Youth unemployment is one of the most serious problems facing all countries. In 2013, the International Labour Organisation (ILO) calculated that 73 million young people were unemployed. One year later, in December 2014, the United Nations General Assembly adopted a resolution declaring July 15th as the World Youth Skills Day. The purpose was and is to achieve better socio-economic conditions for young people today as a means to deal with unemployment and underemployment issues.

Consequently, the World Youth Skills Day is a key date on the calendar for all young people and for entities dedicated to dealing with this challenge. It is a unique opportunity to highlight the work carried out by institutions and for the new generations that are joining the labour market to state the difficulties they are encountering.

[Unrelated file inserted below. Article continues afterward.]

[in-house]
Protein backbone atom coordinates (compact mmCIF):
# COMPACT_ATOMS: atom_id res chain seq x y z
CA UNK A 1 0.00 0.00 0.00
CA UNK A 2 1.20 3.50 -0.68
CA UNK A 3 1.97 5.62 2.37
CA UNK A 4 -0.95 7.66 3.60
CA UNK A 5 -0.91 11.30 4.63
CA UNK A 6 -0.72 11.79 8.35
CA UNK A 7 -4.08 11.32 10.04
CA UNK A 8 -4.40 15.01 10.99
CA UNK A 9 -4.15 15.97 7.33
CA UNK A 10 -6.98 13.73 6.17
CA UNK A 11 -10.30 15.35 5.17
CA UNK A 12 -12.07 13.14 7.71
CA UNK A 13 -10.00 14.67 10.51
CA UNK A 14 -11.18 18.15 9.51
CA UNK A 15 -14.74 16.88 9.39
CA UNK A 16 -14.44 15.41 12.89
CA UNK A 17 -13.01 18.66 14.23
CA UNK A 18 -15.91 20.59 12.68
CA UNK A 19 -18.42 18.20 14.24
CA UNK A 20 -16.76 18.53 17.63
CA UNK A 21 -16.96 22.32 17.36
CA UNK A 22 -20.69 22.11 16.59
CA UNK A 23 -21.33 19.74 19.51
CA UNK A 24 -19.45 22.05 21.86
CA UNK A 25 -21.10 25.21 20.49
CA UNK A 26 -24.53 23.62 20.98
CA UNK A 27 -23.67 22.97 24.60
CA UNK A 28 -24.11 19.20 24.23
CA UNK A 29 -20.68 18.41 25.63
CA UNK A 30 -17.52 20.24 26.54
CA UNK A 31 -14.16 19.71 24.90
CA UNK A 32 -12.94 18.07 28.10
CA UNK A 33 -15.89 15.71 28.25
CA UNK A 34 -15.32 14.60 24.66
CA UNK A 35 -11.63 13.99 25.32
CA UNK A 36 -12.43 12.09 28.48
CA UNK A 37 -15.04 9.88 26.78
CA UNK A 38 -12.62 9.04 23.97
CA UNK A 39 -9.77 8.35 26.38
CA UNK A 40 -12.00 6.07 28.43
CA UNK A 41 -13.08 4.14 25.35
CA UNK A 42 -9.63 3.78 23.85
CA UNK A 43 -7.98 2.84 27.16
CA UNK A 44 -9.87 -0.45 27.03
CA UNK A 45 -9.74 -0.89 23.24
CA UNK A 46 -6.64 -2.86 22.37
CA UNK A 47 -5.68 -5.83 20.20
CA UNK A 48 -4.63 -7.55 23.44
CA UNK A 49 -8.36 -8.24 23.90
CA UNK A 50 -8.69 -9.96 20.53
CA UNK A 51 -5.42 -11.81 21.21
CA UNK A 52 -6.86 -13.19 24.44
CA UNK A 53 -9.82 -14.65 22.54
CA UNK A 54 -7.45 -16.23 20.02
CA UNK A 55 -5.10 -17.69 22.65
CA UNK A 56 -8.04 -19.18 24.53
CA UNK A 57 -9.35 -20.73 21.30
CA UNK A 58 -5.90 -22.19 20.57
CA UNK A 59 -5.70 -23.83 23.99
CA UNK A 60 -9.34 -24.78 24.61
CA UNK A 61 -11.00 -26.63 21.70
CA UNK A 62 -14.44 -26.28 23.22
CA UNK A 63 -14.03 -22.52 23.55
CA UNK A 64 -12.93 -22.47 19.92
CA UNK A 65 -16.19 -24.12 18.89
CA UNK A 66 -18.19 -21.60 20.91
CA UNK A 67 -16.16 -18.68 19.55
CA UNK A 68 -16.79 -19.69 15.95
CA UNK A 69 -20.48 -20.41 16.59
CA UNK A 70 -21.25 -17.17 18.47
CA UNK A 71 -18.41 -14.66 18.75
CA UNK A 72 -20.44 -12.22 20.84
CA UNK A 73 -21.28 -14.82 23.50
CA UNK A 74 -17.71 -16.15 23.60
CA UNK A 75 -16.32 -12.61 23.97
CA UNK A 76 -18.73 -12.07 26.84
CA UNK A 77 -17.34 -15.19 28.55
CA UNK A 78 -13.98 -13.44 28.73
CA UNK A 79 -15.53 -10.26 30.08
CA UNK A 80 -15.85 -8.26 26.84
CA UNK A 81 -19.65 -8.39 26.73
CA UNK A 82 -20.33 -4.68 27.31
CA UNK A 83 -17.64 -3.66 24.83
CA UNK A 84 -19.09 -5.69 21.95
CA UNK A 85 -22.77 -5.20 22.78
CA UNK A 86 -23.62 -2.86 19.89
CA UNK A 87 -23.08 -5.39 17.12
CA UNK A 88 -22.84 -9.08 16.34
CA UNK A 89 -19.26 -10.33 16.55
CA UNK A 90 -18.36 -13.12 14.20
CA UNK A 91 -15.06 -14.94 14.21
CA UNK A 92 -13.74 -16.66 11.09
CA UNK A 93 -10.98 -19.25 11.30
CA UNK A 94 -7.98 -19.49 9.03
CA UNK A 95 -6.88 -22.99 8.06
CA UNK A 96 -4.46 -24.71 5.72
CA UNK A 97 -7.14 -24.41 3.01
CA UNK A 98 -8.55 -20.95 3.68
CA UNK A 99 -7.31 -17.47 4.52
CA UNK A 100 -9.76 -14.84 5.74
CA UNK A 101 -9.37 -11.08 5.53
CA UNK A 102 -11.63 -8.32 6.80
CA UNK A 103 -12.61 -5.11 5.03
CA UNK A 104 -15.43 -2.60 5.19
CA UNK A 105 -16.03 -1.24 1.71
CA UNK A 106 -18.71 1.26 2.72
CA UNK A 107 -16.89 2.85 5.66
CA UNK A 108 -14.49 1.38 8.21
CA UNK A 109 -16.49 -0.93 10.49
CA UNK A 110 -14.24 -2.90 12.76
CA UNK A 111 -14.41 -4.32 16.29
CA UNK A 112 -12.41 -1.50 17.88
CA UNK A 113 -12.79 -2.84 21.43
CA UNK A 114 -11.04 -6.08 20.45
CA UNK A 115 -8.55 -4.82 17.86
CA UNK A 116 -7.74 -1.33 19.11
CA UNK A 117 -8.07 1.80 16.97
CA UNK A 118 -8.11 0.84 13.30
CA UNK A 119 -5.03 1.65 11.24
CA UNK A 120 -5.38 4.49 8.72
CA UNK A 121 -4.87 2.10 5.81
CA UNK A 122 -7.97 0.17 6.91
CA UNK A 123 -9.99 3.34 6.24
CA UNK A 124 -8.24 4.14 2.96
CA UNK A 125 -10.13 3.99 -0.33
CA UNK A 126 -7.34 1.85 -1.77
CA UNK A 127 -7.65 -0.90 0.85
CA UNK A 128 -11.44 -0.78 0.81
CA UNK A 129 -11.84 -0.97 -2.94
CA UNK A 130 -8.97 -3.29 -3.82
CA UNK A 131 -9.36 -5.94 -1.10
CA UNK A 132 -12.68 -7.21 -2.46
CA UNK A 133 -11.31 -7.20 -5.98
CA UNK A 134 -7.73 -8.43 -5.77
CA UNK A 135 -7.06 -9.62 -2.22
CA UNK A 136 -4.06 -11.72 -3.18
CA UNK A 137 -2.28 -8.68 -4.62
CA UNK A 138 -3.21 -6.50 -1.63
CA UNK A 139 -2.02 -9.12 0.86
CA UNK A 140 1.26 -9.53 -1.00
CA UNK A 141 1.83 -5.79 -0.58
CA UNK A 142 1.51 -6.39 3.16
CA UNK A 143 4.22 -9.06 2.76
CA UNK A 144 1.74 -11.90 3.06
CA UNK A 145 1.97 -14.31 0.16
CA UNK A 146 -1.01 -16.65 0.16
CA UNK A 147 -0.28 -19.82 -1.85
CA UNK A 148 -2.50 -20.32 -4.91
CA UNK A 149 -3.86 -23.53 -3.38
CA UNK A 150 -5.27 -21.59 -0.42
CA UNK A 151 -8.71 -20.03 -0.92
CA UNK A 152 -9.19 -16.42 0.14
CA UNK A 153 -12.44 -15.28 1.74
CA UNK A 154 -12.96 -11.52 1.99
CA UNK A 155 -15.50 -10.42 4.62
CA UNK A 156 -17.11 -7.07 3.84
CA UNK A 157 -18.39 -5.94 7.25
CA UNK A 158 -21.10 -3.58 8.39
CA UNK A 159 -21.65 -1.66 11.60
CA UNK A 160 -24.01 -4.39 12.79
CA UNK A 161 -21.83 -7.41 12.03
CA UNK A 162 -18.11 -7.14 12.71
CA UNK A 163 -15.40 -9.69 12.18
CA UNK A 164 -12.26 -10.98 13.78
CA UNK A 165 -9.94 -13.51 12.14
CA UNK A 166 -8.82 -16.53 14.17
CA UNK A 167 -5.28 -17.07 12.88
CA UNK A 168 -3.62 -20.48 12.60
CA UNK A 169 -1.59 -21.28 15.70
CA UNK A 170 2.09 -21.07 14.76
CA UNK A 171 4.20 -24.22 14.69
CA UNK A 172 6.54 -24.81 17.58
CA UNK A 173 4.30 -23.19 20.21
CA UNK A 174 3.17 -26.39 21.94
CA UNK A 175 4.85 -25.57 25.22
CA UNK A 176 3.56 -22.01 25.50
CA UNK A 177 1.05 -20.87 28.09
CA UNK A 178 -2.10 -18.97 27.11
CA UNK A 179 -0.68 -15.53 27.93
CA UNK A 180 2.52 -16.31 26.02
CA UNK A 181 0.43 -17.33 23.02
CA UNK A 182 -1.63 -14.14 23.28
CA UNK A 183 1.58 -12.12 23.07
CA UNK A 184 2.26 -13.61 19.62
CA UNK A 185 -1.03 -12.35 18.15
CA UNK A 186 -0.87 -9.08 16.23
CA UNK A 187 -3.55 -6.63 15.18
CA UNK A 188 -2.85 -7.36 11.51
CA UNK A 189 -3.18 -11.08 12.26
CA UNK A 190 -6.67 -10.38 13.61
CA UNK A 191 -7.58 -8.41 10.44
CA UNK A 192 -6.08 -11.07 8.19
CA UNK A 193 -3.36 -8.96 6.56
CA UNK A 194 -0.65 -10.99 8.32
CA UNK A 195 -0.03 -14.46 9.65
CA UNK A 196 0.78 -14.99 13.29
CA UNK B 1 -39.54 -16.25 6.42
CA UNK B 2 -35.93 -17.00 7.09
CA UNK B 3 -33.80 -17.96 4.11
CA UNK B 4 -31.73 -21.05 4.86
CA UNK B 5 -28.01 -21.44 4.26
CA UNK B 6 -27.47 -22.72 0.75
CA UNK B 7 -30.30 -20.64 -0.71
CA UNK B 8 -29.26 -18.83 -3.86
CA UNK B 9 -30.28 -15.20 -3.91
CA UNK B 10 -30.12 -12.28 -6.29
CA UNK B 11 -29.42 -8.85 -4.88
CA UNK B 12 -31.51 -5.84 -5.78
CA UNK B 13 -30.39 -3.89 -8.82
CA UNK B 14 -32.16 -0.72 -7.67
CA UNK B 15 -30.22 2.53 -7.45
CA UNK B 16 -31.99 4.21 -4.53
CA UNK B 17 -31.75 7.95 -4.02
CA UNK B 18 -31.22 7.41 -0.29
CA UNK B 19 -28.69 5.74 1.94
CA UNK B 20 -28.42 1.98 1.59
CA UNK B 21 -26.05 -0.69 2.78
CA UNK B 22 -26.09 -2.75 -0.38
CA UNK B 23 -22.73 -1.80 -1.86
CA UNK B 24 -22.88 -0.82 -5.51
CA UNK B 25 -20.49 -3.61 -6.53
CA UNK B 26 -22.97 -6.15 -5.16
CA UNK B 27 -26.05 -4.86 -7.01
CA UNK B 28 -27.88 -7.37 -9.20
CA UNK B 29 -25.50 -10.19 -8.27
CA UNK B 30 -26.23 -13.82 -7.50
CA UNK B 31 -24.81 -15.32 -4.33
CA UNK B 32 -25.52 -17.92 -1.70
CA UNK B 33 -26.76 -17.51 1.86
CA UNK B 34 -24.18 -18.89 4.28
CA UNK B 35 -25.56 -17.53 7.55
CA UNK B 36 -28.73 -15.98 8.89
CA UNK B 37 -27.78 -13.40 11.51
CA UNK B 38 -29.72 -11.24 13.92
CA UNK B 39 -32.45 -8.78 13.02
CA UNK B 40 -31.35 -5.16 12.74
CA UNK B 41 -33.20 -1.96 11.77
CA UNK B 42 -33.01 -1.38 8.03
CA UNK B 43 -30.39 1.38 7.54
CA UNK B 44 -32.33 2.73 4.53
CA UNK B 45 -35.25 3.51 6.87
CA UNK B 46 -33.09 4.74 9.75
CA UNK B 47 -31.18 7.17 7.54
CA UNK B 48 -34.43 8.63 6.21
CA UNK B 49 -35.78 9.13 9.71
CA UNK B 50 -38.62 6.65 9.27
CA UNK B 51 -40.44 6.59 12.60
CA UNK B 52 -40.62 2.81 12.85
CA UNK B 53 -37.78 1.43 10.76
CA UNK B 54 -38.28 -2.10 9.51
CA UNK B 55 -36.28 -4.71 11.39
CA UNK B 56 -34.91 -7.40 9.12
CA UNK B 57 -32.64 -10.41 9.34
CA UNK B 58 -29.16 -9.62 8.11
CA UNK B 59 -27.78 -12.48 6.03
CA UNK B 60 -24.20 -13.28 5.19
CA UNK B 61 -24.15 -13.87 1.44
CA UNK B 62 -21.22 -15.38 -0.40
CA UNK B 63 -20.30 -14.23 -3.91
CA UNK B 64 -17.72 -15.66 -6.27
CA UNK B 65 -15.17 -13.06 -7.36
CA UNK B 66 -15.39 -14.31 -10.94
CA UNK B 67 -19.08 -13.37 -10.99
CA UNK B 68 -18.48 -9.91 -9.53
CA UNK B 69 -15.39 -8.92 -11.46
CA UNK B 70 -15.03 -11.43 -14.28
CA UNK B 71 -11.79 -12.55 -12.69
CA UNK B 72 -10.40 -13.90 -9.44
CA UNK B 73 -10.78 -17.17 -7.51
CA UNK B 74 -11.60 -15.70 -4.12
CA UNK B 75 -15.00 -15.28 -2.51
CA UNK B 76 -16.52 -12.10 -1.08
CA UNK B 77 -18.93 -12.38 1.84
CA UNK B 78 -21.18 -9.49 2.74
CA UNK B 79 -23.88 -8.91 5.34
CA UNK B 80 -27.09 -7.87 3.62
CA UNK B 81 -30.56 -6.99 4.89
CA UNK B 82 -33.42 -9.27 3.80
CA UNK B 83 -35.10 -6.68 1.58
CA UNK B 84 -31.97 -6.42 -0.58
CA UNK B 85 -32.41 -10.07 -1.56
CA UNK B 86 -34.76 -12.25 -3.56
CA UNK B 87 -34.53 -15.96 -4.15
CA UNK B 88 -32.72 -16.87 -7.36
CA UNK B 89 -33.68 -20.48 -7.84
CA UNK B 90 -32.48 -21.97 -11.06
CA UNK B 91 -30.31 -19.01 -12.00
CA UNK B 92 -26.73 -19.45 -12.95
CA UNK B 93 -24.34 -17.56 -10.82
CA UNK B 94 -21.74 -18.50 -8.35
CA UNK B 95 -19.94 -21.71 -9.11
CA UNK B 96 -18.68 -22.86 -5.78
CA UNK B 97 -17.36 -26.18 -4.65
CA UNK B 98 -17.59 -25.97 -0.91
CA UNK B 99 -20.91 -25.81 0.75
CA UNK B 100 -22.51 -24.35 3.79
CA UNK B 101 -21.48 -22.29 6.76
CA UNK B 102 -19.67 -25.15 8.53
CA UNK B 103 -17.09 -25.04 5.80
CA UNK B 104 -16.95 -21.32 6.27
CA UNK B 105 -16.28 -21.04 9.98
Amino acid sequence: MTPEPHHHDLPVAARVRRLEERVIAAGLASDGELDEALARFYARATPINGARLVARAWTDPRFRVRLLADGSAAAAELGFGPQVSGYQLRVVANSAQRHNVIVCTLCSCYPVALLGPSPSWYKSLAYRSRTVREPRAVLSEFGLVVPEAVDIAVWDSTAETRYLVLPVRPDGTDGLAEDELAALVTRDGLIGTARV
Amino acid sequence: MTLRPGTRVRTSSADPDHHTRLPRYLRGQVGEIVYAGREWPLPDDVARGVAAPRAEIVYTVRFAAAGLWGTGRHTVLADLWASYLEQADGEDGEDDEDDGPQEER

Young people are three times more likely to be unemployed and to find themselves doing low-quality jobs than adults. In addition, young women have even greater chances of being underemployed and being paid less than men.

Within this context, Goal 4 (Quality Education) of the 2030 Agenda promoted by the United Nations, states the importance of developing technical and professional skills to promote employment, decent work and entrepreneurship, eliminating gender inequalities and ensuring access to vulnerable people.